Is your property manager performing?

It’s often assumed that a property manager is in charge of just a few things: finding a suitable tenant, collecting their rent and checking-in often enough to ensure they’ve not destroyed the place.

But there’s so much more that a good property manager does behind the scenes in an effort to protect your cashflow and your investment. It’s important to understand exactly what their role is, in order to ensure you’ve got a good property manager representing your interests. Here is a shortlist of the most important things they should know and manage on your behalf:

  • Insurance
    A good property manager can advise you on the types of insurance you should consider as a landlord. You not only need building insurance, but also landlord’s insurance, which can provide a property owner with rental-specific protection – for example, in the event that a tenant (or their guest) causes deliberate damage to the property, your rental loss is covered. Your PM can keep these policies up to date, and even arrange payment on your behalf using rental income.
  • Smoke alarm compliance
    Ultimately, your property manager is there to minimise the risk of incidences that could potentially happen in a tenancy, and could cause blame to rest with the landlord. This includes smoke alarm testing, and your property manager needs to be aware of compliance and on top of any changes. Recent amendments to the Queensland smoke alarm legislation, for example, have put the responsibility of compliance solely on the property manager.

    Both the property manager and landlord must be aware of the requirements for all smoke alarms.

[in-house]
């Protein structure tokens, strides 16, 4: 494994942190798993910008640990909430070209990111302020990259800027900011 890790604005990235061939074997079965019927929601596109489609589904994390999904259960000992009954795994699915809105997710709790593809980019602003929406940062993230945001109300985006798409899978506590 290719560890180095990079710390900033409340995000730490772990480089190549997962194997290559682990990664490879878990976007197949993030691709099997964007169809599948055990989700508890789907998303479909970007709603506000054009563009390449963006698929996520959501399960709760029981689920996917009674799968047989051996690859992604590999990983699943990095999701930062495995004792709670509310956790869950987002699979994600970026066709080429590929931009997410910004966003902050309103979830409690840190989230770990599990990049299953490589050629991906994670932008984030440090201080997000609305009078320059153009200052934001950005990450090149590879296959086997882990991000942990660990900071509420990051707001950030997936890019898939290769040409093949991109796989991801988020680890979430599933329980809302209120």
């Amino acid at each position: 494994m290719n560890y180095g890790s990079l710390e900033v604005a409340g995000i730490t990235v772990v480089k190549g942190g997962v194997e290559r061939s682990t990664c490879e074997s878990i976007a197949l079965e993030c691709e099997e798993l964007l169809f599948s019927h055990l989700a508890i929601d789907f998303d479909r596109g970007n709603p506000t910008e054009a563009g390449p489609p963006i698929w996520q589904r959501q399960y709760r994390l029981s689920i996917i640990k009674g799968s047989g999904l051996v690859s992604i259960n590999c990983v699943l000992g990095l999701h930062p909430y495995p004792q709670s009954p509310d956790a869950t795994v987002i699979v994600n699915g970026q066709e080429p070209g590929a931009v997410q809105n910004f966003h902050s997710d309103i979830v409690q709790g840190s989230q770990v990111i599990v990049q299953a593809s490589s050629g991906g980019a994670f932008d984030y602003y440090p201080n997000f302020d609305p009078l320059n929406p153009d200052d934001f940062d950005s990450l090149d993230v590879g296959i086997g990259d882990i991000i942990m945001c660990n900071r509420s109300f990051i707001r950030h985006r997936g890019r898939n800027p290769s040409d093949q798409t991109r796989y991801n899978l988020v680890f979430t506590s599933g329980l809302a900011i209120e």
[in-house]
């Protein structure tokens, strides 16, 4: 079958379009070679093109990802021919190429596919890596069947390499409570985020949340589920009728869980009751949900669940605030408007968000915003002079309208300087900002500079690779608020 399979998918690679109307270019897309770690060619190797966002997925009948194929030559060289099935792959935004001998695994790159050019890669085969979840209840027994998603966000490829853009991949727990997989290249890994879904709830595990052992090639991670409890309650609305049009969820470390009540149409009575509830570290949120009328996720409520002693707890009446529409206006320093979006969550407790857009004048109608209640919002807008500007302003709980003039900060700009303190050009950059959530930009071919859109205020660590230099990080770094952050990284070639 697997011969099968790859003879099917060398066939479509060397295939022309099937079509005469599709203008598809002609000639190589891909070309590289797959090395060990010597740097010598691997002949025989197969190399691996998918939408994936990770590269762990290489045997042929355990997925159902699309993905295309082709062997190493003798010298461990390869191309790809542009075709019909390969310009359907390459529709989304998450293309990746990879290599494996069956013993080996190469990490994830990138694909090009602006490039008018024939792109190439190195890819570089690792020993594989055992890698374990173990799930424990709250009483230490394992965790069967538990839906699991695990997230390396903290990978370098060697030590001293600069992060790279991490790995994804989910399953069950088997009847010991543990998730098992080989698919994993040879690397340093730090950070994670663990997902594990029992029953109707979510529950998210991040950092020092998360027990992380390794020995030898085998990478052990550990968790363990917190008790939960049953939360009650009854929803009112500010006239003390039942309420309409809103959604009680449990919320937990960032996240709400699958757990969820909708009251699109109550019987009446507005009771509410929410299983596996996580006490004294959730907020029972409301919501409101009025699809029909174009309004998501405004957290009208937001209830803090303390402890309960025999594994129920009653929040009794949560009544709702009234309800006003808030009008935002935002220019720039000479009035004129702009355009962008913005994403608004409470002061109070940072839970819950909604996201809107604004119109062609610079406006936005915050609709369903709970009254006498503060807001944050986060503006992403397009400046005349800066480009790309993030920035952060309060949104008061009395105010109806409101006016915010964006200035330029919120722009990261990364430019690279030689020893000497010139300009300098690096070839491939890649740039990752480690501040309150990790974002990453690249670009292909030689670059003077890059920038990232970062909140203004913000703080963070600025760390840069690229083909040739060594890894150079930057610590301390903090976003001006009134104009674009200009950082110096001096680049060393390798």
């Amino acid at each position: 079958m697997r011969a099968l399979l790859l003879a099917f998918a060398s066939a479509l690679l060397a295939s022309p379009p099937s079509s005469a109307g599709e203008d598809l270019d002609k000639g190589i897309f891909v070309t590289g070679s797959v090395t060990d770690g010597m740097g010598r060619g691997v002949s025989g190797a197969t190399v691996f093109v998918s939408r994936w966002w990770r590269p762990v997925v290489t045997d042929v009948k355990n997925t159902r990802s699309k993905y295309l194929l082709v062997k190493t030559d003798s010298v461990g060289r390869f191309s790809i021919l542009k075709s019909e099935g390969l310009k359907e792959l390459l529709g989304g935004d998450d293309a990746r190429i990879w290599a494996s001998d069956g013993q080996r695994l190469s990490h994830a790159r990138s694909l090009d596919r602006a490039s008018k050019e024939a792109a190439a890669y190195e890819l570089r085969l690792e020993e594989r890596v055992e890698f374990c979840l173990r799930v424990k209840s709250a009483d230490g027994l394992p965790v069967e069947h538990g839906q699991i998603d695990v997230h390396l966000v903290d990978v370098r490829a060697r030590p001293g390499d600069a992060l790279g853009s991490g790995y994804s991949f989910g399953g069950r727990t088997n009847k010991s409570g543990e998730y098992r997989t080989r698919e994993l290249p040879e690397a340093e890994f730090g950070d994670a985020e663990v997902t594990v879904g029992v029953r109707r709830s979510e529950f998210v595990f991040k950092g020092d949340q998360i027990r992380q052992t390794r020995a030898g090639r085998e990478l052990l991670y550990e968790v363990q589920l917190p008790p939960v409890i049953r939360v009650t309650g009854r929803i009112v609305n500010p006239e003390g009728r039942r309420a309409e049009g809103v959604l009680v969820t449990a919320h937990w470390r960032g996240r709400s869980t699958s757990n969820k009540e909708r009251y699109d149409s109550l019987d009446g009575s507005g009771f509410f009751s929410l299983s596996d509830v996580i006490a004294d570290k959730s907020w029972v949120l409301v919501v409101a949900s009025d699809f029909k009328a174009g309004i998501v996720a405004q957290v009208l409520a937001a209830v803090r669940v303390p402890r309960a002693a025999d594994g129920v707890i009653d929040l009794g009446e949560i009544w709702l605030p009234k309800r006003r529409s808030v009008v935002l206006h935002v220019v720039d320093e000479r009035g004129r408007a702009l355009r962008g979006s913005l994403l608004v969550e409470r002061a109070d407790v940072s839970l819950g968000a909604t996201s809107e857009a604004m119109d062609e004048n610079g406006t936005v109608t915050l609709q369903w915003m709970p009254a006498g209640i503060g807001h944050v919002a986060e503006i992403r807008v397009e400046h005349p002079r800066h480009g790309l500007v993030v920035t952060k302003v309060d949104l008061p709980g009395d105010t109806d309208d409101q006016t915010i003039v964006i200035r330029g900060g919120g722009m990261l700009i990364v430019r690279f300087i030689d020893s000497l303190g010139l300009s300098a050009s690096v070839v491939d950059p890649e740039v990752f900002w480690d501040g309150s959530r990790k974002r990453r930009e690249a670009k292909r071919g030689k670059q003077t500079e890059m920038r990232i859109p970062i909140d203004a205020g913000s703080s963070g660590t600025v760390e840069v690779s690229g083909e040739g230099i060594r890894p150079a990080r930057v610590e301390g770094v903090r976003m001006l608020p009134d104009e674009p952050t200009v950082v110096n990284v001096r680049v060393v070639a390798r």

These are:
  1. alarms need to be installed in each bedroom of a house
  2. powered by either 240-volt current with battery back-up or long life tamper-proof 10-year batteries
  3. interconnected (meaning each smoke alarm can ‘communicate’ with each other)
  4. photo-electric (which uses a light beam to help detect the presence of smoke).

Failure to adhere to something as important as this can have grave results.

  • Water usage
    Throughout Australia, legislation states that the landlord will be charged by their water supplier for all water usage, including service and connection charges. However, if the investment property is individually metered, they can then require the tenant to pay for their specific water usage. This is a task that should be handled by your PM, and can put several hundred dollars (or more, depending on usage) back in your bank account each year.
  • Legislation regarding pool fencing
    While all states in Australia have adopted the same national standard for the construction of new pool fences, they have significantly different approaches when it comes to existing pools and fencing. This creates uncertainty for landlords, and the lack of consistency allows for many pools and fences to be unregulated and below the national standard. Your property manager should be well aware of the expectations for all pool fences in their state and should advise you accordingly.

To any property investor who is considering being a DIY landlord, we strongly advise you to review this list again to gain an appreciation of just how much property managers do to protect your investment.

However, if your property manager isn’t performing, don’t be afraid to move on. It’s only a matter of paperwork to shift to a new provider, and when it comes to maximising and protecting your investment there’s no place for risks that could leave you exposed.